This is a beautiful, dark, and fantastical book that creates a Paris that is dangerous, alluring, and grim.  The main character, Anouk, juxtaposes the setting with her purity and naivete, which the reader sees slowly dissolves as reality sets in.  The author left nothing and everything to the imagination from the spells cast to the tongues the witches use to cast the spells, to the history of the Haute and more.  Read this NOW, or at least put it at the top of your TBR pile!  Highly recommended for JH/HS


new kid

New Kid by Jerry Craft. 2019, Harper Collins

There is nothing Jordan loves more than drawing.  What he wants is to go to an art school, but his parents decide he needs to go to an Riverdale Academy Day School, which is a far cry from his Washington Heights neighborhood.  His first day there as a sixth grader, Jordan sees that he’s one of very few students of color and feels more out of place that ever.  He wants out.

But his parents tell him that time and patience can change things and so he must stick out the bus rides that have five stops before he gets to school, the bully who won’t stop bothering him, the teacher who seems biased, and trying to understand why pink shorts are so cool.

Eventually,  Jordan finds himself enjoying his new school and friends, but now doesn’t know where he fits in – is he Washington Heights Jordan or Riverdale Day School Jordan?

Jerry Craft does an amazing job presenting, in graphic novel format, a struggle that many kids find themselves in.  This is such a perfect book for junior high (and high school!) not only for its content and graphic novel popularity, but also in the characters, which are highly relatable.  Highly recommended for JH/HS.

 

 

 

shadow stateShadow State by Elyse Brayden.  2018, MacMillan.  

Brynn Caldwell is  an excellent student.  She excels in academics, paticularly science, which isn’t so unusual because her mother is a top science in a major pharmaceutical company and her father sits on the National Symphony Orchestra, a genius in his own right. But all it took was one bad semester….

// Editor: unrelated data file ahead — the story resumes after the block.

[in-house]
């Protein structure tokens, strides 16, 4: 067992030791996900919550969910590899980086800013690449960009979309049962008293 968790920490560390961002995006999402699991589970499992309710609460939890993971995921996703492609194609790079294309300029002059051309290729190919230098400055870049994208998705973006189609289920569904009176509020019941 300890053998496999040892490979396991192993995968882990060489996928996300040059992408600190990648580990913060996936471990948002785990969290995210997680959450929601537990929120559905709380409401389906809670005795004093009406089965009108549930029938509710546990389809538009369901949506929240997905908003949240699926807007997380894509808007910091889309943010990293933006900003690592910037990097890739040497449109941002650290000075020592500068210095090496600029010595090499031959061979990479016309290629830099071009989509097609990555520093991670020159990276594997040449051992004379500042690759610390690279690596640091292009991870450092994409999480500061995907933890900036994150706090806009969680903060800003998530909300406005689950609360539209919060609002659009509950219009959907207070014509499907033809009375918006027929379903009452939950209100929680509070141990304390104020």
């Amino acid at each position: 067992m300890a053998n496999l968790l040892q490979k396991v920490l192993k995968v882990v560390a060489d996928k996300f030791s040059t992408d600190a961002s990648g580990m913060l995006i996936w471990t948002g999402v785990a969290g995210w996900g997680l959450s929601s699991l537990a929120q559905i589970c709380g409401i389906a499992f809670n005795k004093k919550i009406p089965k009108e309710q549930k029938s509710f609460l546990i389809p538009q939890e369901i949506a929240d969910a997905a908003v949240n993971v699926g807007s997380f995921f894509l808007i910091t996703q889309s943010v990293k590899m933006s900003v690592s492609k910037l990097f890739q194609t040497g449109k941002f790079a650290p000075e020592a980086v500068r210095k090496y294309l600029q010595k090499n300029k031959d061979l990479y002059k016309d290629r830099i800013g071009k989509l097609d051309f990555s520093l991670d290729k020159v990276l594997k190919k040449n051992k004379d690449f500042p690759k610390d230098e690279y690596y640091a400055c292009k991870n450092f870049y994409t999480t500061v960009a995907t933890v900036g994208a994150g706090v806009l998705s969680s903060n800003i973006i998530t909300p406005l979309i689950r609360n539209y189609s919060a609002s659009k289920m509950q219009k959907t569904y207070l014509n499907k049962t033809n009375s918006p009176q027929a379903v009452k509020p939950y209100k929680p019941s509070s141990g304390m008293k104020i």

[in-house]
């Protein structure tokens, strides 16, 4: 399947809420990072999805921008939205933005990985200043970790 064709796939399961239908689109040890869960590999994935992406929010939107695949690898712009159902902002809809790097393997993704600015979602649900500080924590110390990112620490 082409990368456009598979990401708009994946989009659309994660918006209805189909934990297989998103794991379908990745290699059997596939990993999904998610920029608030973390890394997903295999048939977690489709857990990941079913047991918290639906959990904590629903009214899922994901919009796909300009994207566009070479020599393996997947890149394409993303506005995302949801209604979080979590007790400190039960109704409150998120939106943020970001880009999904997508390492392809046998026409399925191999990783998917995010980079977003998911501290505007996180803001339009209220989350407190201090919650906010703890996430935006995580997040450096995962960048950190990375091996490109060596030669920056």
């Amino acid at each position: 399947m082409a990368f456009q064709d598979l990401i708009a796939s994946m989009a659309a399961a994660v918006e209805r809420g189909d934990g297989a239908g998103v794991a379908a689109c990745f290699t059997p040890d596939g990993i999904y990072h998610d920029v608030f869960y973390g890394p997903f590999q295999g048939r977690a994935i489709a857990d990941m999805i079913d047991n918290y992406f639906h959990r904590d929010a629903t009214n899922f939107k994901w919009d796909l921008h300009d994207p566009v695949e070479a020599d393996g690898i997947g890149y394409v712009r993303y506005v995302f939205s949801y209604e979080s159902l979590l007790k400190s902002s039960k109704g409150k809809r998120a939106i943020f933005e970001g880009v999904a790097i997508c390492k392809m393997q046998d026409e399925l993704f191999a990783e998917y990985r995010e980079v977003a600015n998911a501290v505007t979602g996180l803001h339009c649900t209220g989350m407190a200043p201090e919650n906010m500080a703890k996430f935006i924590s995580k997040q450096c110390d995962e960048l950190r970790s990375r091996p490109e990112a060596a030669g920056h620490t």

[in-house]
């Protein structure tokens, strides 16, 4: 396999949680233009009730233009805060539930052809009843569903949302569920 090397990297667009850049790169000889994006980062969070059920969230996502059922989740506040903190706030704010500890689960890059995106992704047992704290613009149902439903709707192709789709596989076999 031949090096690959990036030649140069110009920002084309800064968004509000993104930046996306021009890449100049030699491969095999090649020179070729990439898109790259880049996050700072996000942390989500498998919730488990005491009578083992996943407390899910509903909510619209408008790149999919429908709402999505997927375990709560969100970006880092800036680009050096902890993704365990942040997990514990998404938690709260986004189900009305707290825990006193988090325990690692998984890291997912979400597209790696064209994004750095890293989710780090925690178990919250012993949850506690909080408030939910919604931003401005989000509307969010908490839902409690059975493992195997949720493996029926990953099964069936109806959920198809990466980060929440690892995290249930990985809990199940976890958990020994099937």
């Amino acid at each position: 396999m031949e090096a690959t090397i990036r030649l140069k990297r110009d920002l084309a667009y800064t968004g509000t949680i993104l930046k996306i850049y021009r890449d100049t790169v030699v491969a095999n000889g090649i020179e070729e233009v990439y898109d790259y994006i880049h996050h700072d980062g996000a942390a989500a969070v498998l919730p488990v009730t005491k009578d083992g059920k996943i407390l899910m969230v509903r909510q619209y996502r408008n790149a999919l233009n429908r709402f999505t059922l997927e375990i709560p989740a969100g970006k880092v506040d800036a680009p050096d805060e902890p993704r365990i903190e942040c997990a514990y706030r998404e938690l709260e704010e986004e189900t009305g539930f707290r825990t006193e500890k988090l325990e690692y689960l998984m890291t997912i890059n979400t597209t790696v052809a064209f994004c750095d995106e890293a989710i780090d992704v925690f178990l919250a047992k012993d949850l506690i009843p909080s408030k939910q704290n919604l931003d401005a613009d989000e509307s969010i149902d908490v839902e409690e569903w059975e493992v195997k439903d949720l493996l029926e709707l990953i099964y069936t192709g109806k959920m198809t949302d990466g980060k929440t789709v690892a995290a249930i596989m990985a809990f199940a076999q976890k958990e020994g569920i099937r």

Brynn suffered from acute depression and her grades, and friends, and her boyfriend abandoned her.  She is also having unusual flashbacks of being tied up in a room, a man’s voice…something she swears she’s never experienced before.

And now, her mother is being feted at a gala for creating a breakthrough medication, Cortexia, that allows soldiers coming back  from war with PTSD, to deal with their symptoms better through altering memories, feelings and emotions in a suggestive state.  But someone is out to sabotage the company and the drug, and it all involves Brynn…

Fast-paced YA action thriller at its best!  The premise for the novel lends itself to a mystery, although readers may be able to piece together the clues, but it still has an explosive ending.  Highly recommended for HS.

 

soul keepersThe Soul Keepers by Devon Taylor.  2018, Swoon Reads.

Rhett just watched himself die.  At first he was in a state of shock and confusion, but then Basil Winthrop shows up and tells him the Harbinger is about to pick them up and not to dawdle.

And what is the Harbinger?  It is a massive sea vessel that contains the souls of the dead that need to be ferried as well as place to protect them.  The crew members, known as syllektors, are VERY aware of psychons, who eat souls to stay alive.  The most dangerous missions are when Rhett and his small group of crewmates must collect souls, and possibly run into these monsters.

But Rhett is different, he was told by Urcena, the most dangerous leader of the psychons, that he is the Twice-Born Son.  And she wants him to find his power.  Once he does, she will come for it and him.  And the battle for the protection of souls begins.